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Original Issue

In The Crease

Blackhawks coach Lorne Molleken should be ashamed of the
bush-league move he made in the waning moments of last Friday's
5-3 loss to the Predators. After Nashville scored an empty-net
goal, Molleken sent out his fiercest players--Bob Probert, Brad
Brown, Reid Simpson and Dave Manson--for the ensuing face-off in
an obvious attempt to instigate a fight. Give Predators coach
Barry Trotz credit for keeping his tough guys on the bench and
thus avoiding an ugly brawl. Molleken's Dark Ages mentality
doesn't belong in the NHL anymore....

Bigger, faster players combined with the seamless glass that
came with most arenas built in the 1990s has caused an increase
in the number of head, neck and shoulder injuries suffered along
the boards. (The seamless glass doesn't give nearly as much as
the old-fashioned sectioned pieces, which occasionally popped
out or shattered.) In fact, the NHL board of governors is so
concerned about the injuries that at its last meeting it
discussed requiring all teams to install the CheckFlex system of
boards and glass by next season. CheckFlex, which three teams
(the Canadiens, the Flames and the Islanders) have already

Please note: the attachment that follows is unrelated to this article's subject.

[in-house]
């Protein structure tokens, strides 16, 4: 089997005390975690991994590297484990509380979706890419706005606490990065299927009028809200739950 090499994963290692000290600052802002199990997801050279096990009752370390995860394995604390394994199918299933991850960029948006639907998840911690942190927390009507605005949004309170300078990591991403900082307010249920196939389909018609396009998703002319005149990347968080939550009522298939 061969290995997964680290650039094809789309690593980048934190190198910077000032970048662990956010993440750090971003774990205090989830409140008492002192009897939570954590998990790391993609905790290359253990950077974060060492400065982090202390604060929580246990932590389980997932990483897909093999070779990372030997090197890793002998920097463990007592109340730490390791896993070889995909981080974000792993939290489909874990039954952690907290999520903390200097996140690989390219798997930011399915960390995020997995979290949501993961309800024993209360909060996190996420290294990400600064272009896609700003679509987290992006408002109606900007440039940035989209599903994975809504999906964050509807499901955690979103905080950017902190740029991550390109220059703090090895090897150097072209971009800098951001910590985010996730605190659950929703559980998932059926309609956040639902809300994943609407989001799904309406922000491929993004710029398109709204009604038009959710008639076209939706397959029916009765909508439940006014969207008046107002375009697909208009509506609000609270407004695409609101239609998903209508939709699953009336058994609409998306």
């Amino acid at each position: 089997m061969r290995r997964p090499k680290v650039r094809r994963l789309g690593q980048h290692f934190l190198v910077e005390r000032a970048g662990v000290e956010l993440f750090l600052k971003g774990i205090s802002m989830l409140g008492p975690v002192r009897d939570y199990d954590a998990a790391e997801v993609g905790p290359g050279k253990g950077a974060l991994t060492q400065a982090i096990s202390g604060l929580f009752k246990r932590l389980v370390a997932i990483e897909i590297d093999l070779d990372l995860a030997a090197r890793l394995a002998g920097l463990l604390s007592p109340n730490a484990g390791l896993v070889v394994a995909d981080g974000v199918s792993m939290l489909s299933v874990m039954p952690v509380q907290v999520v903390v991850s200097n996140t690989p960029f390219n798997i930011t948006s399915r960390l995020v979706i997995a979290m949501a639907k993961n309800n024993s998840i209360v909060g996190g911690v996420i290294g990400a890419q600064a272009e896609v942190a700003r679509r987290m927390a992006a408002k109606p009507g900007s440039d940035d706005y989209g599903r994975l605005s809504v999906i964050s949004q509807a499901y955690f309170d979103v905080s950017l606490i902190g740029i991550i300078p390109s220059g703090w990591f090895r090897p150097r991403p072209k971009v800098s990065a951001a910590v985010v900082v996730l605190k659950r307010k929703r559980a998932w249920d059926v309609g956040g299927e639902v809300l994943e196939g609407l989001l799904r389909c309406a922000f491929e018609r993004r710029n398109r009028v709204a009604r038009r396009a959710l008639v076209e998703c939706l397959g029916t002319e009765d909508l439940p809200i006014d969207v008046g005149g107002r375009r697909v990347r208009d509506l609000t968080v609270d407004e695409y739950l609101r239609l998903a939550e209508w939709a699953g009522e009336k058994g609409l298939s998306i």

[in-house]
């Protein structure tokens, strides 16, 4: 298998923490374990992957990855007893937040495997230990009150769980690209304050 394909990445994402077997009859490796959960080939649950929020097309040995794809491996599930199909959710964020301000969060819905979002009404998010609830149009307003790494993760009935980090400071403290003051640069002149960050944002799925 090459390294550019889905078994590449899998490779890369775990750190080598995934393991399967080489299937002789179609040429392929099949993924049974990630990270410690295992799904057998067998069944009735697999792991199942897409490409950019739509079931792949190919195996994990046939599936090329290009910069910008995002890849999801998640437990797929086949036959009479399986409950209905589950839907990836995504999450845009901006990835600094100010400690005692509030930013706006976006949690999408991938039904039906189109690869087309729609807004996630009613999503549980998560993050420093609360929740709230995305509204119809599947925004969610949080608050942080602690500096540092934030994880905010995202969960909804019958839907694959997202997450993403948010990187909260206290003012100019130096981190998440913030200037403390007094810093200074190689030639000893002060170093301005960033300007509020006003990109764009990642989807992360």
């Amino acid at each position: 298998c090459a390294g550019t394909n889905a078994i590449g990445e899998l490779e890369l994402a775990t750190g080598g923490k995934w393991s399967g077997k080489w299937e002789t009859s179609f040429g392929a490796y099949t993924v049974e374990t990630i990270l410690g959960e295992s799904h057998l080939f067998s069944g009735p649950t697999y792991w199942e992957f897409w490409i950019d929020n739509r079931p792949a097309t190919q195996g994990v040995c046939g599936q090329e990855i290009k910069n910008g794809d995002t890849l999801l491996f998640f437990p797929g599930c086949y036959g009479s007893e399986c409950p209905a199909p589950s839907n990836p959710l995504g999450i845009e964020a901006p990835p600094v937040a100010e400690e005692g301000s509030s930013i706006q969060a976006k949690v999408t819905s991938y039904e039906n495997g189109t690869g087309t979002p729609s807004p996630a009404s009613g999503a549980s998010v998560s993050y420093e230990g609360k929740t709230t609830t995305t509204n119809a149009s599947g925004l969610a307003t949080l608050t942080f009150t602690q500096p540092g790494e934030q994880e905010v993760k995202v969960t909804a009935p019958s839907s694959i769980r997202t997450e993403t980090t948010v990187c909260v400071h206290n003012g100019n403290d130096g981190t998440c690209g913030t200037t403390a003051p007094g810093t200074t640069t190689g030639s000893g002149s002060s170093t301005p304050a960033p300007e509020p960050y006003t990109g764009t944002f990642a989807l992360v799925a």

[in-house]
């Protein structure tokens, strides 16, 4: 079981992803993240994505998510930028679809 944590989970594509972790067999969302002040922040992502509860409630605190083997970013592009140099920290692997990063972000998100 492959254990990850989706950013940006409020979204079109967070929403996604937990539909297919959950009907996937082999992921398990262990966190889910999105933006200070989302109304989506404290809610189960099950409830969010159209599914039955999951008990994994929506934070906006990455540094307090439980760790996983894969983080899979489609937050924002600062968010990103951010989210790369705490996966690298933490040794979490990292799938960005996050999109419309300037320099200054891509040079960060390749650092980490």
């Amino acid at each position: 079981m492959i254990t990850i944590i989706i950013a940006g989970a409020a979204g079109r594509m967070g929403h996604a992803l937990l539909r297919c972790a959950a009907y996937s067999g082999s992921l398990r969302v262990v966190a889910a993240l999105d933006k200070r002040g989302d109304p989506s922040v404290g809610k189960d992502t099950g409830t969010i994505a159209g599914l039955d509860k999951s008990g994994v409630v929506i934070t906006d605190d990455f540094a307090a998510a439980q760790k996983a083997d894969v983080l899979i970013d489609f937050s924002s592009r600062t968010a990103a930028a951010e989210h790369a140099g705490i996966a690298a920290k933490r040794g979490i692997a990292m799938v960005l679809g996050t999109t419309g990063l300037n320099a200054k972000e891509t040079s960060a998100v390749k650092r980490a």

switched to, uses spring-loaded end boards that compress as much
as three inches on impact....

Speaking of injuries, a number of NHL trainers feel that some
knee and leg injuries can be traced to skates that are too
sharp. Because of the soft ice at many venues, players with very
sharp blades have a better chance of cutting deeply into the ice
and having their blades become embedded in ruts....

Three of the best foot soldiers in the NHL this season are
Patrick Poulin of the Canadiens, Magnus Arvedson of the Senators
and Scott Pellerin of the Blues. While these players don't make
big money, they're as valuable to their teams as the top scorers
on those clubs are....

St. Louis, which, at week's end, had the league's worst save
percentage (.882), is one of only three teams to use five or
more goalies this season. The Blues' latest netminder, Jim
Carey, who signed after he was released by the Bruins three
weeks ago, bombed in his first three games (4.65 goals-against
average, .788 save percentage), and some observers are wondering
whether he'll ever regain the form that earned him the 1996
Vezina Trophy.